Calls for Participation
The following events are open for applications for participation. To support a broader range of voices, you are asked to participate in a maximum of 1 panel and 1 portfolio exchange (ie if you apply and are accepted to multiple panels, you are asked to pick only 1). Organizers of events (panels, demonstrations, themed portfolios) are still asked to organize only their 1 event, but may additionally participate in 1 portfolio exchange. We encourage applications from applicants of diverse backgrounds, students, independent artists, and scholars. Please apply directly to the organizer of the event and contact her/him/them with any questions.
Applications must be submitted by February 15, 2020.
Notification of Acceptance
March 1, 2020. Communication will come directly from panel and portfolio organizers.
Please submit the following directly to the chair of the panel to which you are applying:
-Abstract (pdf) (max 50 words) (please address how you will engage the panel’s theme)
-Description (pdf) (max 300 words) (please expand upon the projects, artworks, artists, and/or histories you will address as a panelist to engage the panel’s theme)
-Bio (pdf) (max 150 words)
-CV (pdf) (max 3 pages)
-Up to 3 representative images (jpg) (max 2000 pixels in longest direction)
-link to representative video (optional)
Please note that if accepted, all panelists must be MAPC members in good standing and must register for the conference.
“Cheap + Easy: Zines, Posters, and Alternative Histories”
Chair: Jessica Caponigro
Though often looked down upon as lesser forms of printmaking, many cheap and easy methods of creating multiples - including photocopying, laser, risograph, and screen printing - maintain a level of accessibility that other print techniques do not, allowing a greater spectrum of voices to disseminate information. This panel will discuss how those in power have used storytelling and reproducible media to control history, and how marginalized communities have used independent publishing to tell their own stories and fight back against oppressive systems.
“Queer Ephemera Et Cetera: Encounters in the Archive”
Co-chairs: Ruben Castillo & Amy Cousins
The queer archive is an archive of feelings: neglect, resistance, desire. It holds close the bits of ephemera telling stories untold, buried and deemed untellable. How do we document and preserve our own histories and how do we engage in cross-historical desires to the queers who came before us? This panel will bring together print-based artists engaging with the materiality and emotional potential of the archive to address its multiplicity and momentum towards a queer future. Through varied practices, in and around print, panelists will approach the theme of queer archives overtly, covertly, critically, and ecstatically.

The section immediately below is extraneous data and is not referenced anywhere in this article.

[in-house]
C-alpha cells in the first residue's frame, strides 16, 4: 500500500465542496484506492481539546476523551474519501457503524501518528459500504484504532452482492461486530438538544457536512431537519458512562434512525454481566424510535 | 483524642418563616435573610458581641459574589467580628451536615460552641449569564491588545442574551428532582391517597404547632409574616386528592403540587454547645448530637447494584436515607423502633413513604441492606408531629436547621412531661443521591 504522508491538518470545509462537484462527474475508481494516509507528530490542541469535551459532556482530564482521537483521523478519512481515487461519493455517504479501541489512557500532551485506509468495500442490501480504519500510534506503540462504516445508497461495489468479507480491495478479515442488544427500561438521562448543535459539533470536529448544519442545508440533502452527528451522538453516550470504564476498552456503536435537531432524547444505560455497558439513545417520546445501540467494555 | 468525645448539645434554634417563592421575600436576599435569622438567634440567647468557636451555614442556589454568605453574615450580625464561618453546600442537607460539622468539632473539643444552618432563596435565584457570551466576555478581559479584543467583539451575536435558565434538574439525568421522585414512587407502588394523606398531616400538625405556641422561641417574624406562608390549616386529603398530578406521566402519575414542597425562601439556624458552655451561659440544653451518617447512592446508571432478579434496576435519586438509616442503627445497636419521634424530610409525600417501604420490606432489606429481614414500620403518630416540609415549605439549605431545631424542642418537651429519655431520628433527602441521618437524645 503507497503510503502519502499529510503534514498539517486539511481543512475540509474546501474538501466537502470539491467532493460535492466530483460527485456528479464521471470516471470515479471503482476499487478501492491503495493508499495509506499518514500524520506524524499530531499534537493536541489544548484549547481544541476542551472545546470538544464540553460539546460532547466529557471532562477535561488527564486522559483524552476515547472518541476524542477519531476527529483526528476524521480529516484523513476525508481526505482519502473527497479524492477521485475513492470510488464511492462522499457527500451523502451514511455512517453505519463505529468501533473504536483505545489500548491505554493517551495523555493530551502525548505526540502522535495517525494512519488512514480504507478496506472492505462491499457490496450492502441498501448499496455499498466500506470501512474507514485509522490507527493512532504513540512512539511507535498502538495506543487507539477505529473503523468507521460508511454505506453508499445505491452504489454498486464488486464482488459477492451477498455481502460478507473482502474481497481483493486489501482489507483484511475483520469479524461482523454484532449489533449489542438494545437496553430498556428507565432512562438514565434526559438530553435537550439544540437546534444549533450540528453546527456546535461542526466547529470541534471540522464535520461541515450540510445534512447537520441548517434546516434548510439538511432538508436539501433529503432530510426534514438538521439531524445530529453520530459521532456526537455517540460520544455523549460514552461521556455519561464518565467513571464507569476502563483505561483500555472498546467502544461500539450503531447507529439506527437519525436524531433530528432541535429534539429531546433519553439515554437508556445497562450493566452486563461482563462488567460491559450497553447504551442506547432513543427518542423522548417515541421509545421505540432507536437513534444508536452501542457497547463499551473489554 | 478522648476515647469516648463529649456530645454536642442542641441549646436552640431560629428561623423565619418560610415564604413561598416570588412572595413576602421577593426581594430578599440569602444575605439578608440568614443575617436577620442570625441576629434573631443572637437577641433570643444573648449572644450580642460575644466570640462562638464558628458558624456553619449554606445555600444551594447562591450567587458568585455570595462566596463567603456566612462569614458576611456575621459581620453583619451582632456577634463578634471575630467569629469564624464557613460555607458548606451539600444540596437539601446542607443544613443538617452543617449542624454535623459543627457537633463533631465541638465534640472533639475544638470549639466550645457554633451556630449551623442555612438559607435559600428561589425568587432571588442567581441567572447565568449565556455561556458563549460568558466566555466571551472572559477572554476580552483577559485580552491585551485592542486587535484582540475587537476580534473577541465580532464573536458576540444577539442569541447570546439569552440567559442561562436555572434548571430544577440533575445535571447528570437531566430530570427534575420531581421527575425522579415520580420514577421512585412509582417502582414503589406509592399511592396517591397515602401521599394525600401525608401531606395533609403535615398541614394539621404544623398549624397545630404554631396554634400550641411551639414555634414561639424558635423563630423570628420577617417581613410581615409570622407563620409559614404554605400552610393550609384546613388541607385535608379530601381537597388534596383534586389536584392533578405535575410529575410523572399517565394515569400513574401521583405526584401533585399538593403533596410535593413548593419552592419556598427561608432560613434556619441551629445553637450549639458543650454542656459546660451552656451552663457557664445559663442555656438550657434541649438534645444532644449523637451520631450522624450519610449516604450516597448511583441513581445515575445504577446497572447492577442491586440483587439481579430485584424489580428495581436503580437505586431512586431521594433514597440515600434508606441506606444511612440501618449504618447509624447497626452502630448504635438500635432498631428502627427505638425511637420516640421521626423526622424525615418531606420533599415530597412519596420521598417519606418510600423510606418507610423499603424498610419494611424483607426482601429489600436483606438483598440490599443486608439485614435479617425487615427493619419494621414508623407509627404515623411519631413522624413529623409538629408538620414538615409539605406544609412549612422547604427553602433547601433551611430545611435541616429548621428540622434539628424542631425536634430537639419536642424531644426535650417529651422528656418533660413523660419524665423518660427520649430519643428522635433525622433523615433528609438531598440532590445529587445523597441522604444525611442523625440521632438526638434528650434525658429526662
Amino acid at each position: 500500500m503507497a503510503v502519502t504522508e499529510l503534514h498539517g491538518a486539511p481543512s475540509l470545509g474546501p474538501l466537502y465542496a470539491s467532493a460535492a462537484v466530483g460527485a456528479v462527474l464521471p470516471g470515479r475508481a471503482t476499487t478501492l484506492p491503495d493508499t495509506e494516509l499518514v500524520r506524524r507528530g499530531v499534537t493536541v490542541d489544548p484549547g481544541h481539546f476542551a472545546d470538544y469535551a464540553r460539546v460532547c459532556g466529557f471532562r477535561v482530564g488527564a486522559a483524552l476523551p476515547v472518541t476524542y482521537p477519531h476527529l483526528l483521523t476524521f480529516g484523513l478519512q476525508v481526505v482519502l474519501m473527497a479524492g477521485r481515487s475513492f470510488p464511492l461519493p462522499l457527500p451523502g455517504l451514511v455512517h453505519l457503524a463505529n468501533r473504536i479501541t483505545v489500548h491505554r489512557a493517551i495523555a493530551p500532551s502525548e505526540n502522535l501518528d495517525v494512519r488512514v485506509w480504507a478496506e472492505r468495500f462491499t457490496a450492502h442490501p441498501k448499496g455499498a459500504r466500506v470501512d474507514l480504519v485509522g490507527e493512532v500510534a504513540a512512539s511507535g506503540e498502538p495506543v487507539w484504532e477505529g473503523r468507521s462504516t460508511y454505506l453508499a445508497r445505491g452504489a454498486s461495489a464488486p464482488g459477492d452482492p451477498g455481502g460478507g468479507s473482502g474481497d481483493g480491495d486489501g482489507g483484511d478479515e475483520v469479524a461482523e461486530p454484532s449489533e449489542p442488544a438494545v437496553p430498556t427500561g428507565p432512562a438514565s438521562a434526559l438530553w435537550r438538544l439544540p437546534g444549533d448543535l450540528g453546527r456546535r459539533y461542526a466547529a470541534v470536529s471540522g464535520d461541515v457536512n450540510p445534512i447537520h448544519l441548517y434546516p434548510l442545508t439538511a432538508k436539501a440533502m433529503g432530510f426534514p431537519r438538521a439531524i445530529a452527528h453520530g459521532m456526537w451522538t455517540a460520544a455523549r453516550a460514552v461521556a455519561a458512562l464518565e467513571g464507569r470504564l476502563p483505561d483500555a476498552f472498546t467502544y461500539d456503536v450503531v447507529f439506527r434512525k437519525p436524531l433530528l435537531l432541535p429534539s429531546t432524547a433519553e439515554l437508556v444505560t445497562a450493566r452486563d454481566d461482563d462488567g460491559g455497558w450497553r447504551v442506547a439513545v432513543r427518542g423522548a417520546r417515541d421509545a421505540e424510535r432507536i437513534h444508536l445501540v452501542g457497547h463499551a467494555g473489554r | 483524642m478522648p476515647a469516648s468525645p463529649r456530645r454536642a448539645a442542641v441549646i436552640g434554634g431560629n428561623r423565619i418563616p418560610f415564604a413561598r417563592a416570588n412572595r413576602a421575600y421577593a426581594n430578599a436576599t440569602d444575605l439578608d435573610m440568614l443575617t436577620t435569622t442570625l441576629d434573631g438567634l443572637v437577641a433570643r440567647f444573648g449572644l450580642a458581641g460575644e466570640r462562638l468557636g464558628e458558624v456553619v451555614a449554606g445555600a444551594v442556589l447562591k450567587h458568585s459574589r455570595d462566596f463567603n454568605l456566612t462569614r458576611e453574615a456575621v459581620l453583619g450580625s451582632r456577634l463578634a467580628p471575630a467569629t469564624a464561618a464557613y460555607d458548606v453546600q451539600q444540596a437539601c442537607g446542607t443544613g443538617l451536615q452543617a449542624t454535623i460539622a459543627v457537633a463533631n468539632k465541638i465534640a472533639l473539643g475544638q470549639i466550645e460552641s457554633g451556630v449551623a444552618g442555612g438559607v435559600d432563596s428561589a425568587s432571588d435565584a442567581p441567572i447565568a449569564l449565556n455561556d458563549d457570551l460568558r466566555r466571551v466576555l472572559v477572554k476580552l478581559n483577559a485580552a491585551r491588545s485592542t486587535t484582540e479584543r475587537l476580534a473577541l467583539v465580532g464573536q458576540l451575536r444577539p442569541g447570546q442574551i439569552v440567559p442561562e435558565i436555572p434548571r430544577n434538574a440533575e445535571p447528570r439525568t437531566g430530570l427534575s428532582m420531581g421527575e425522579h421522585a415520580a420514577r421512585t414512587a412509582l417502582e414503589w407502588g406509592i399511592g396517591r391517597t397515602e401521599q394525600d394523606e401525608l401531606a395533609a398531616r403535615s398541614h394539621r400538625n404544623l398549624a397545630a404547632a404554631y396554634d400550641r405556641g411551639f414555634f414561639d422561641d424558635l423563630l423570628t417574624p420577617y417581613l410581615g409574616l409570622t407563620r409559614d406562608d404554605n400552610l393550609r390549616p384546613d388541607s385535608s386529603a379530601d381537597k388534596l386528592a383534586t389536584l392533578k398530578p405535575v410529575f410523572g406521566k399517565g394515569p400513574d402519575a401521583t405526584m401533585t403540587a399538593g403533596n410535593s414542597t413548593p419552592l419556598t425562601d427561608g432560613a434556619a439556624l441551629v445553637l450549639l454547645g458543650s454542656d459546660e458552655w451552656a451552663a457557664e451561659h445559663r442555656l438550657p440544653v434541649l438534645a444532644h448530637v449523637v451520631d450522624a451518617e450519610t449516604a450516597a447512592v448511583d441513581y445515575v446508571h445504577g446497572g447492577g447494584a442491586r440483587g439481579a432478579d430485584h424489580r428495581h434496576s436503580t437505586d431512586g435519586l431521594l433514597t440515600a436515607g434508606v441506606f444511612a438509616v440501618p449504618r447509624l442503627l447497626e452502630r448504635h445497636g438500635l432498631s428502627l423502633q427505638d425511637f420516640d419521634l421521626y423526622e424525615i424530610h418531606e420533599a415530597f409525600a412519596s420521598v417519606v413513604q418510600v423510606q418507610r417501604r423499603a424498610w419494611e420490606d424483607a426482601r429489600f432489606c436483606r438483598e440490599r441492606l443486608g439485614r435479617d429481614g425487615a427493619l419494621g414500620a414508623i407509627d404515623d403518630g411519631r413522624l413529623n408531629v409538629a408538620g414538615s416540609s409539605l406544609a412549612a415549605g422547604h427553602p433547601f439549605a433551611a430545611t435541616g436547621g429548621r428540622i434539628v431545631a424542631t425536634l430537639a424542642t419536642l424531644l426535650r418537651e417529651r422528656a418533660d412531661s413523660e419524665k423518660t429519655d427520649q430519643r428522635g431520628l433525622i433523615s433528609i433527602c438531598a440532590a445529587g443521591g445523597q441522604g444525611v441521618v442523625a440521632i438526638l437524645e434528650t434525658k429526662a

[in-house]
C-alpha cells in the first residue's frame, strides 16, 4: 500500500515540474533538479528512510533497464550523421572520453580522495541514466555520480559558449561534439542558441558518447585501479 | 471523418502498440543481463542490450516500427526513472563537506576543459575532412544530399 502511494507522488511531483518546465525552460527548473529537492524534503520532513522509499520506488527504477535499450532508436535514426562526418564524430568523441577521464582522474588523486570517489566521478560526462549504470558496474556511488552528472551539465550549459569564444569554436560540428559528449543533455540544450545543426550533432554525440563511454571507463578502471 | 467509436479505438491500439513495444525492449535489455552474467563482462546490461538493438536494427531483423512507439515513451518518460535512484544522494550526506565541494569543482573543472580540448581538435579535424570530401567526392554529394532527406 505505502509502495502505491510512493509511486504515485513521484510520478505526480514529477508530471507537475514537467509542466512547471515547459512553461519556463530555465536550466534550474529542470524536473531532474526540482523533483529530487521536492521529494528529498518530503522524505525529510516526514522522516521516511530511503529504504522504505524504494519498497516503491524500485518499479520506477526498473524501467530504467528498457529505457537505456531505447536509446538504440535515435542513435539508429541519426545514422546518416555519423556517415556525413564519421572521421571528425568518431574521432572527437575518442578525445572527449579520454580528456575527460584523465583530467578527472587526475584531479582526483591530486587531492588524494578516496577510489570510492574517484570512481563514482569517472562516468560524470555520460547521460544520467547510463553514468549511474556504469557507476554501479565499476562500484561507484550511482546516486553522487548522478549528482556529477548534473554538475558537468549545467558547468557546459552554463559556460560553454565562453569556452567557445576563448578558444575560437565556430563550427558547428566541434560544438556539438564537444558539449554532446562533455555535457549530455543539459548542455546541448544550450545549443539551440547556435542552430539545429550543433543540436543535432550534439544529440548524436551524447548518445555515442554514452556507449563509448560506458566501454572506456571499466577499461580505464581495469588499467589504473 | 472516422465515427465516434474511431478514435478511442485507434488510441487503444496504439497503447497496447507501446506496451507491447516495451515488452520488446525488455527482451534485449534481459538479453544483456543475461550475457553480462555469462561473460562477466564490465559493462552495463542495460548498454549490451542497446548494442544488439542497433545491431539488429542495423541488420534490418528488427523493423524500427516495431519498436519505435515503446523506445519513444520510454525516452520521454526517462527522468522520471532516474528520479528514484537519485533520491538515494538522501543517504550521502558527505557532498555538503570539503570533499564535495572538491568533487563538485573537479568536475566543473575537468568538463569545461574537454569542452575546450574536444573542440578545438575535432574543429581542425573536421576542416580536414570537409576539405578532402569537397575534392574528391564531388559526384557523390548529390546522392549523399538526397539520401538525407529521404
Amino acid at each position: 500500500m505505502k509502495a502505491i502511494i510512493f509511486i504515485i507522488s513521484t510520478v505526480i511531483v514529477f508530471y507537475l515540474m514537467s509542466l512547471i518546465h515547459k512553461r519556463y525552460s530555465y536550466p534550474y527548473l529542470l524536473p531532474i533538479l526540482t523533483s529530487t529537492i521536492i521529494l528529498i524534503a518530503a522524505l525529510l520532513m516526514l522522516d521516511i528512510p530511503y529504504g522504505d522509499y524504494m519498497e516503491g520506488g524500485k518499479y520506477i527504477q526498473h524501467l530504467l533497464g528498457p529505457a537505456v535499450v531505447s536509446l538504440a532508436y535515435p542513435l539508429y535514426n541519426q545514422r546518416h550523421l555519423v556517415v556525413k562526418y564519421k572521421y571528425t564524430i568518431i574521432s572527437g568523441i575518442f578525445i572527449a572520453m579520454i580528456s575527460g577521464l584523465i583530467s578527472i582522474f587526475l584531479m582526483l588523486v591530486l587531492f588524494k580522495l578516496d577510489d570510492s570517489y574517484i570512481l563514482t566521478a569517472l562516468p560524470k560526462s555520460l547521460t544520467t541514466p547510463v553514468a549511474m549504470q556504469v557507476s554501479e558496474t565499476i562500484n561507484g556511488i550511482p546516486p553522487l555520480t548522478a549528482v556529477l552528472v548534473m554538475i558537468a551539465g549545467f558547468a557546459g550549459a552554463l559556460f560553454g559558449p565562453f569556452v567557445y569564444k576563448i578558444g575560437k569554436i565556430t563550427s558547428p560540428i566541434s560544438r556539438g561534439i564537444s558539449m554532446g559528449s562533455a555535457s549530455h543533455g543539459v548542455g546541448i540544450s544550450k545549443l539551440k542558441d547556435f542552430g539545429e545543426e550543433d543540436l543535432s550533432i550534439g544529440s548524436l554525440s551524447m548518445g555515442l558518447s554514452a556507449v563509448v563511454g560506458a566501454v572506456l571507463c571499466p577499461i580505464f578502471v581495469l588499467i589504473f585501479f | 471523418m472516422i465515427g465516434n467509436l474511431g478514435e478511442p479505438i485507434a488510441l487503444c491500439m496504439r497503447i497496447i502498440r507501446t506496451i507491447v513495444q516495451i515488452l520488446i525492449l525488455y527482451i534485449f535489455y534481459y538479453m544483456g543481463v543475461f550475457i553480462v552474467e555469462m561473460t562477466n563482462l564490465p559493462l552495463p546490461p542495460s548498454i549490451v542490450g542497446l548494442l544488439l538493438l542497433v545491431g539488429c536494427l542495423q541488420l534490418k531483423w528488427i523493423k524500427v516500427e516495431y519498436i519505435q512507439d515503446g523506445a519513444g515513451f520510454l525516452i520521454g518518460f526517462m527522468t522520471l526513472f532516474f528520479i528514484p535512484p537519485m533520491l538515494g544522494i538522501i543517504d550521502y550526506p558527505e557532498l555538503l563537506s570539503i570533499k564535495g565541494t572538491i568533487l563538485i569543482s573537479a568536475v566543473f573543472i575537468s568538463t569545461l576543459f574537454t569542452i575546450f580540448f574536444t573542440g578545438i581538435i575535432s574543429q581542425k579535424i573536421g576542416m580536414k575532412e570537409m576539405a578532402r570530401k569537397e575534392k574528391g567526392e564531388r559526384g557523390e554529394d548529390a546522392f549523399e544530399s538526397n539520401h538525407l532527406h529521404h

“Removing Barriers in a Studio Practice”
Chair: Chelsea Clarke
How can we work together to generate positive and sustainable change? How do we manifest Resistance and Revolution? This panel will address these questions from the perspective of a group of printmakers working with disabilities. Many print shops are set up with able bodied people in mind, and for someone who has to modify their practice to accommodate physical limitations, these spaces can be difficult to navigate. A frank discussion about how to remove these barriers, both at a personal and an institutional level, will be a positive step towards broadening the concept of inclusivity within print.
The discussion will be loosely framed around a series of questions for each participant such as: what does access look like for you? What’s working in your space? What isn’t working? What could be done about it? These prompts can be addressed from different directions, including physical barriers (stairs, high countertops, lack of equipment), as well as emotional barriers, like certain insidious (yet pervasive) attitudes about people with disabilities. They could also be answered as an artist talk, through a body of work that addresses your experience, though that is just a suggestion! Do not worry about constraining your answers to this formats - the scope of disability is broad and the way we talk about it can be just as diverse.
“Print as Protest in the Classroom”
Chair: Raluca Iancu
Our students are increasingly politically active and desire to engender positive and sustainable change. They want their voices to be heard within the classroom as well. Printmaking is particularly well suited for this, stemming from a rich history of protest and distribution. How do we take this impassioned energy and empower the classroom? This panel will showcase different strategies for engaging with potentially divisive or controversial topics in the classroom. Panelists are encouraged to share moments of success as well as moments of failure, or cautionary tales. Contributions from students in addition to educators are strongly encouraged.
“The Political Ecology of Printmaking”
Chair: Lisa Matthias